Over the past decade, the amount of research and the number of publications on associations between circulating small and long non-coding RNAs (ncRNAs) and cancer have grown exponentially. Particular focus has been placed on the development of diagnostic and prognostic biomarkers to enable efficient patient management — from early detection of cancer to monitoring for disease recurrence or progression after treatment. Owing to their high abundance and stability, circulating ncRNAs have potential utility as non-invasive, blood-based biomarkers that can provide information on tumour biology and the effects of treatments, such as targeted therapies and immunotherapies. Increasing evidence highlights the roles of ncRNAs in cell-to-cell communication, with a number of ncRNAs having the capacity to regulate gene expression outside of the cell of origin through extracellular vesicle-mediated transfer to recipient cells, with implications for cancer progression and therapy resistance. Moreover, ‘foreign’ microRNAs (miRNAs) encoded by non-human genomes (so-called xeno-miRNAs), such as viral miRNAs, have been shown to be present in human body fluids and can be used as biomarkers. Herein, we review the latest developments in the use of circulating ncRNAs as diagnostic and prognostic biomarkers and discuss their roles in cell-to-cell communication in the context of cancer. We provide a compendium of miRNAs and long ncRNAs that have been reported in the literature to be present in human body fluids and that have the potential to be used as diagnostic and prognostic cancer biomarkers.
Non-coding RNAs (ncRNAs) have important roles in regulating the expression of genes that control fundamental biological functions; altered levels of ncRNAs are frequently detected in cancer cells compared with nonmalignant cells.
ncRNAs can be secreted into extracellular space as cell-free RNAs either encapsulated inside macrovesicles (such as extracellular vesicles) or in association with proteins (as RNA–protein complexes) or high-density lipoproteins (HDLs), and can subsequently be detected in blood samples as circulating ncRNAs.
Altered levels of circulating ncRNAs are found in body fluids, including serum, plasma, urine, and saliva, from patients with cancer compared with individuals without cancer and have potential clinical applications as diagnostic and prognostic blood-based biomarkers.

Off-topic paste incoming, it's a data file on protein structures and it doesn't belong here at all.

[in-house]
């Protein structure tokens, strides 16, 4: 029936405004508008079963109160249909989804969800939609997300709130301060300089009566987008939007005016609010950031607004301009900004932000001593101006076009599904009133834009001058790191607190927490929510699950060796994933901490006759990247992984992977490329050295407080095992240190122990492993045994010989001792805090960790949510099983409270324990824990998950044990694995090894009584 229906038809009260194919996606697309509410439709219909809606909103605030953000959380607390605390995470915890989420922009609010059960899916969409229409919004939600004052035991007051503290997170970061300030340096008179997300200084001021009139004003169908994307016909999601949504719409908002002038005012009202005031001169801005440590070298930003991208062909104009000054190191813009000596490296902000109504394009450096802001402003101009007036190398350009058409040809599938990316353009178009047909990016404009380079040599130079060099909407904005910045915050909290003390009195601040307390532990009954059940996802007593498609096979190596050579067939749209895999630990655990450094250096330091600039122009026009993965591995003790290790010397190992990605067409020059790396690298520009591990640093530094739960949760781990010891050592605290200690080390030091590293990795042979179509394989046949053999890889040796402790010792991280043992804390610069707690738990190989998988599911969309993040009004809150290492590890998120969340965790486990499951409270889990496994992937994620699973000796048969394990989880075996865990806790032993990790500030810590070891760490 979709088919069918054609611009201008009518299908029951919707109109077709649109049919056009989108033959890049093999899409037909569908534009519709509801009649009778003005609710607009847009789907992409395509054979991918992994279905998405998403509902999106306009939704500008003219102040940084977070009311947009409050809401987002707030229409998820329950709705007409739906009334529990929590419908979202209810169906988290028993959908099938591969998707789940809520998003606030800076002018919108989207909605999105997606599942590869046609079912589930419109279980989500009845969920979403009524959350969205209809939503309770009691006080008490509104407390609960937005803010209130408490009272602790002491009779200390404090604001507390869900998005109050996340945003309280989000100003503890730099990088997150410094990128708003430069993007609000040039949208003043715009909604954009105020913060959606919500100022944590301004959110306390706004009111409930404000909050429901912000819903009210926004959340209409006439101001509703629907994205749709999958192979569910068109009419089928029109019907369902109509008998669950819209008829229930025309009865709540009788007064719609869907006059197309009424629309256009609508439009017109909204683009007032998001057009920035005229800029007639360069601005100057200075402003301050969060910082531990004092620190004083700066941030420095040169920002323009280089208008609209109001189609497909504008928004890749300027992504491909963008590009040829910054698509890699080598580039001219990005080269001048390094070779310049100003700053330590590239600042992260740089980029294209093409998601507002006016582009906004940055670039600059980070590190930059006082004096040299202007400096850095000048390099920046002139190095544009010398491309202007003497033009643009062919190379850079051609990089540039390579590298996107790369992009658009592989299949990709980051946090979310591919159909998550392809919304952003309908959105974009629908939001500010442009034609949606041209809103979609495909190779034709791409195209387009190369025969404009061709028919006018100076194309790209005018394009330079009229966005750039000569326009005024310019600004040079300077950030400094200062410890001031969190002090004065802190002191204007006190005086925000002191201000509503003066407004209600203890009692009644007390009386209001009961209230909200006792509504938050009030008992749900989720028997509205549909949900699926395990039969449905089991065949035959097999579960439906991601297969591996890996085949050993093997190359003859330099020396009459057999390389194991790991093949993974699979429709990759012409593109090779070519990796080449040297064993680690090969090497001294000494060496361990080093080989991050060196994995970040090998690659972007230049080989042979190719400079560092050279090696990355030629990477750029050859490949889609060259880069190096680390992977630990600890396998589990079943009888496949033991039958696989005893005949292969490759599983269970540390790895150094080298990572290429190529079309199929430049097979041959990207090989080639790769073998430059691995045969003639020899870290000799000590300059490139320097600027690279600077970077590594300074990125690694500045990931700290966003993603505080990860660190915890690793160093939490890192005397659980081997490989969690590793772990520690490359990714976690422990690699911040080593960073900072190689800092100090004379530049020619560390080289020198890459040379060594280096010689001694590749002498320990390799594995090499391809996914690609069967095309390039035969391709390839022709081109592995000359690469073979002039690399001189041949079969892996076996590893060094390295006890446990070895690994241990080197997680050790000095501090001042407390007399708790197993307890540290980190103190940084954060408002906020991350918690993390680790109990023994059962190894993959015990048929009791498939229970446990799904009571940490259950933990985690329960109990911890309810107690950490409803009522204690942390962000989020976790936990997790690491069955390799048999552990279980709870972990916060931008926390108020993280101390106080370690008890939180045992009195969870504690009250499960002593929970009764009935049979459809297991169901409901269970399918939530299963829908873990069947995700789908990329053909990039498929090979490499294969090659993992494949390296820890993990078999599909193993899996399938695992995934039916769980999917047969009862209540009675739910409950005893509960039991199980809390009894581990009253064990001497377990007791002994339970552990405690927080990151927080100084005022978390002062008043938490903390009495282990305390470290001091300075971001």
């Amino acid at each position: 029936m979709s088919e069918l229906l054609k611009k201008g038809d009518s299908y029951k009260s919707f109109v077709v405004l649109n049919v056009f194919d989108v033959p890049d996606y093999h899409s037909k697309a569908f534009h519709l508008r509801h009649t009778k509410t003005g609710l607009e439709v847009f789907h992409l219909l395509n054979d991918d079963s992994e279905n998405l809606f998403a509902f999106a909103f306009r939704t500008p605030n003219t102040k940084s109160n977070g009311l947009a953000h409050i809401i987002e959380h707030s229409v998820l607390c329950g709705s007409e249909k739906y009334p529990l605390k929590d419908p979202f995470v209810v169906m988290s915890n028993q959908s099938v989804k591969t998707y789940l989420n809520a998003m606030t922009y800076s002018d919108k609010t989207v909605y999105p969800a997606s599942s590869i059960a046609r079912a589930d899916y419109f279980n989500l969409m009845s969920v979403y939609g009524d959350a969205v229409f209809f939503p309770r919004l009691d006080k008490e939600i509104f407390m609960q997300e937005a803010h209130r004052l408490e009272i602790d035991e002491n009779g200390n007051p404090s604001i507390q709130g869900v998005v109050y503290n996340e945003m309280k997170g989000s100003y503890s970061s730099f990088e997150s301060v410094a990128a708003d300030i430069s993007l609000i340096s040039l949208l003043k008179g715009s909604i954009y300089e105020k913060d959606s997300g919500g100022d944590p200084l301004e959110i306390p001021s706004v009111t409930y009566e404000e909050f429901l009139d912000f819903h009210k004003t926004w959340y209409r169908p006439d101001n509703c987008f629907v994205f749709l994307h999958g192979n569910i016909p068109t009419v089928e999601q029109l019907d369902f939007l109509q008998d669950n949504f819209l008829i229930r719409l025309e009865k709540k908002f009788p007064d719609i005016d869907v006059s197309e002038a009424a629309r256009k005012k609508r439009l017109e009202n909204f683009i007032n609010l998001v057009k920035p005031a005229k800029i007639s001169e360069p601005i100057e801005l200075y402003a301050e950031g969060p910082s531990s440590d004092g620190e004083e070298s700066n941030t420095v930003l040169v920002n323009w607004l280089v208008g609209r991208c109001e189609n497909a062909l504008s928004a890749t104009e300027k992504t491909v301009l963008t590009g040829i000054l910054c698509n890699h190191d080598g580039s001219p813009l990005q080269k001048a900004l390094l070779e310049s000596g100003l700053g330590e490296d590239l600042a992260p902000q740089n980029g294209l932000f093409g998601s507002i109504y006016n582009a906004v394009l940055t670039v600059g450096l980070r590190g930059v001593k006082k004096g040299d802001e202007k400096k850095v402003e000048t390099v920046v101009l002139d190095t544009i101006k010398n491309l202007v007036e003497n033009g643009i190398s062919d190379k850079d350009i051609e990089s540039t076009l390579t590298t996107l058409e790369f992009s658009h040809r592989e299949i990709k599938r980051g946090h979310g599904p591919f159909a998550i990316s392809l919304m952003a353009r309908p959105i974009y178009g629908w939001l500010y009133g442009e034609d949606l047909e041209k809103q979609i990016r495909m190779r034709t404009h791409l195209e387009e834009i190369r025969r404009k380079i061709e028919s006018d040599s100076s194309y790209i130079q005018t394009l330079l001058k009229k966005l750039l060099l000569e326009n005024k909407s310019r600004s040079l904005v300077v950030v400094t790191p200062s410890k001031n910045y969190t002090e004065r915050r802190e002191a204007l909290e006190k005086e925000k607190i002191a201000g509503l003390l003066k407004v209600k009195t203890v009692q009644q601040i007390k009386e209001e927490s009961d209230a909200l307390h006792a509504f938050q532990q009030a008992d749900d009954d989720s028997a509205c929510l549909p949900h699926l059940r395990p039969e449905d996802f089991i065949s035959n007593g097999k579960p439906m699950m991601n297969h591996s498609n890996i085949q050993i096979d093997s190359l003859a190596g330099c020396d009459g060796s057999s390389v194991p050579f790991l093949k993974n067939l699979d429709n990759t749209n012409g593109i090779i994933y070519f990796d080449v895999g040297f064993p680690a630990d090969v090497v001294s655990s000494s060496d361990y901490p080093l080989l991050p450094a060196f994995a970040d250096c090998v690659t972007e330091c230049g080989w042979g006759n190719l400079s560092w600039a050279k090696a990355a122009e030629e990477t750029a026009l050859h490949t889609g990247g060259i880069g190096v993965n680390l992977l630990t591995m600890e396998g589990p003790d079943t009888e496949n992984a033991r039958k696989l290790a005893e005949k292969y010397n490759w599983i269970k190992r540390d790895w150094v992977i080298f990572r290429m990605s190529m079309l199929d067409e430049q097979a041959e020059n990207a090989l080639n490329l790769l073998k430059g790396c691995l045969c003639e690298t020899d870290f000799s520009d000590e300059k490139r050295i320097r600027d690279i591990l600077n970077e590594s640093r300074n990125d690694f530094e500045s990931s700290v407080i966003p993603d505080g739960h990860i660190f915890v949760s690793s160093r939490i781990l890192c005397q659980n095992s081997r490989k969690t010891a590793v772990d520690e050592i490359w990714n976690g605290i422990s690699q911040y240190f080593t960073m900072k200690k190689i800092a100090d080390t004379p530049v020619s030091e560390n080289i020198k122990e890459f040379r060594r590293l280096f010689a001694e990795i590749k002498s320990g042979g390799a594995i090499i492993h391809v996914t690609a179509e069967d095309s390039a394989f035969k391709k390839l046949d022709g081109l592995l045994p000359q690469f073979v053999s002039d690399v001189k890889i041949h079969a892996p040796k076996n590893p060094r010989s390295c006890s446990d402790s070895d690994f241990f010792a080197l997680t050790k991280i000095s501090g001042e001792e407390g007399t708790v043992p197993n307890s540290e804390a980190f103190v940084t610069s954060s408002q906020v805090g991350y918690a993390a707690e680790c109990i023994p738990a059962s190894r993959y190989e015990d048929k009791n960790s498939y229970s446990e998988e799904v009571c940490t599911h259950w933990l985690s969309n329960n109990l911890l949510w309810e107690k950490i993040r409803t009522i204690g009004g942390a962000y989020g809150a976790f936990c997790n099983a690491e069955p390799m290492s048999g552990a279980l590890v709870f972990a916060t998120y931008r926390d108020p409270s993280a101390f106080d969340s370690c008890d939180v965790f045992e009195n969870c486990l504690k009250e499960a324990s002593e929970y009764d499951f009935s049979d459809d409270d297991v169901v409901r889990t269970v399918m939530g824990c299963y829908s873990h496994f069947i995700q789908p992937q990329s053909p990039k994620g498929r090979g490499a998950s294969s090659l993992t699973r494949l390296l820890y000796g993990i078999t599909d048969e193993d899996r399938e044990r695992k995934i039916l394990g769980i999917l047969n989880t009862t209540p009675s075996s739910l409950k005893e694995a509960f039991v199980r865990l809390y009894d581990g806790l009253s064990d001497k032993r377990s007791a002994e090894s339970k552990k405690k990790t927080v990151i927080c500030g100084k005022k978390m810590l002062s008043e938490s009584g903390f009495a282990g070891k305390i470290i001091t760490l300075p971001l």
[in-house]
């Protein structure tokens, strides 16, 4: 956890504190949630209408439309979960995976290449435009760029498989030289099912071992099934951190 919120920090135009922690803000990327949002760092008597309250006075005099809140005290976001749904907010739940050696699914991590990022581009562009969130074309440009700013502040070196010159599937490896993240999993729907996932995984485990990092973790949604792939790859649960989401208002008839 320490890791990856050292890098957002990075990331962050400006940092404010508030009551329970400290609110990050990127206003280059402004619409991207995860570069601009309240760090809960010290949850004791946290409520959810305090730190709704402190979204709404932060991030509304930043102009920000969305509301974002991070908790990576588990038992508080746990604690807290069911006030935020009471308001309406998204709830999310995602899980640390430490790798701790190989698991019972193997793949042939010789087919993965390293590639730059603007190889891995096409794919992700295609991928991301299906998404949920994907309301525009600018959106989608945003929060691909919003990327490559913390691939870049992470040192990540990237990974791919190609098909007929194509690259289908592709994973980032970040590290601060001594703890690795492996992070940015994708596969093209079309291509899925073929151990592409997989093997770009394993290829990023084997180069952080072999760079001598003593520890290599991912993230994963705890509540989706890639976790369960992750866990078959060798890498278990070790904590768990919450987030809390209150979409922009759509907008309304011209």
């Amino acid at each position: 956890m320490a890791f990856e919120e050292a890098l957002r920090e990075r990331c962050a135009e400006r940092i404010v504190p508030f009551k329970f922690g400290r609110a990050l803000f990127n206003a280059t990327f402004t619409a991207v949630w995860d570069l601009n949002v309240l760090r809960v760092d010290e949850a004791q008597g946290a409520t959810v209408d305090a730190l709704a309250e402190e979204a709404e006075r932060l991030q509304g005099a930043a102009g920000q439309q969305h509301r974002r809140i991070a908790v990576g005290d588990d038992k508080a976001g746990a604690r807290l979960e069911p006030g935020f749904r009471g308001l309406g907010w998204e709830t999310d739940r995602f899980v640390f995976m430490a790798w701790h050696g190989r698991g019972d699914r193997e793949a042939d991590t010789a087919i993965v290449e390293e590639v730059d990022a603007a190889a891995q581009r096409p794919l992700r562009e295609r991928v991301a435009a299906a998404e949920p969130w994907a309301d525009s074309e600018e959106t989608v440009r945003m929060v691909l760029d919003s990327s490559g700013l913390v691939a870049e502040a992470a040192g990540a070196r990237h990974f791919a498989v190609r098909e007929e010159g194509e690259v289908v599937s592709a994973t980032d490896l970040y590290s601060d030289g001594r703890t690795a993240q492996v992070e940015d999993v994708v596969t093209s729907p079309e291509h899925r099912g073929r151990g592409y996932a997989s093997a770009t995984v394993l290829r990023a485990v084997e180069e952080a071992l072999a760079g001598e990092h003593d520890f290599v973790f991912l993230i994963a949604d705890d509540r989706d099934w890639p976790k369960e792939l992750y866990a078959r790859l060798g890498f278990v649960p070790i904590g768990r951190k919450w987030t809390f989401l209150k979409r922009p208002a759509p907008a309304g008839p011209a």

Circulating ncRNAs can mediate cell-to-cell communication and regulate gene expression in recipient cells, thereby acting similarly to hormones (mediating communication between cells within an individual) or as exogenous messengers (participating in inter-individual and cross-species molecular communication).
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Work in G.A.C.’s laboratory is supported by US National Institutes of Health, National Center for Advancing Translational Sciences (NIH–NCATS) grant UH3TR00943-01 through the NIH Common Fund, Office of Strategic Coordination (OSC); by NIH National Cancer Institute (NCI) grant 1 R01 CA182905-01; by a U54 grant (University of Puerto Rico and The University of Texas MD Anderson Cancer Center (UPR–MDACC) Partnership for Excellence in Cancer Research 2016 Pilot Project); by a Team (US Department of Defense) grant (CA160445P1); by a Ladies Leukemia League grant; by a Chronic Lymphoblastic Leukemia Moonshot Flagship project grant; by a Sister Institution Network Fund (SINF) 2017 grant; and by the Estate of C. G. Johnson Jr. Work in K.P.’s laboratory is supported by the European Community’s Seventh Framework Program (FP7) under grant agreement Innovative Medicines Initiative (IMI) contract no. 115749 CANCER-ID (European Union’s FP7 and EFPIA companies’ in kind contribution); by European Research Council Advanced Investigator grant 269081 DISSECT; by European Research Council Proof-of-Concept grant no. 754453 CTCapture_2.0; by German Research Foundation (DFG) grant PA 341/19-2; and by Deutsche Krebshilfe grant 70112507. We also thank M. Dragomir for his critical review of this manucript.
Nature Reviews Clinical Oncology thanks O. Slaby, J. Ellinger, L. Castellano, and the other, anonymous reviewer for their contribution to the peer review of this work.
The authors declare no competing interests.
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Anfossi, S., Babayan, A., Pantel, K. et al. Clinical utility of circulating non-coding RNAs — an update. Nat Rev Clin Oncol 15, 541–563 (2018). https://doi.org/10.1038/s41571-018-0035-x
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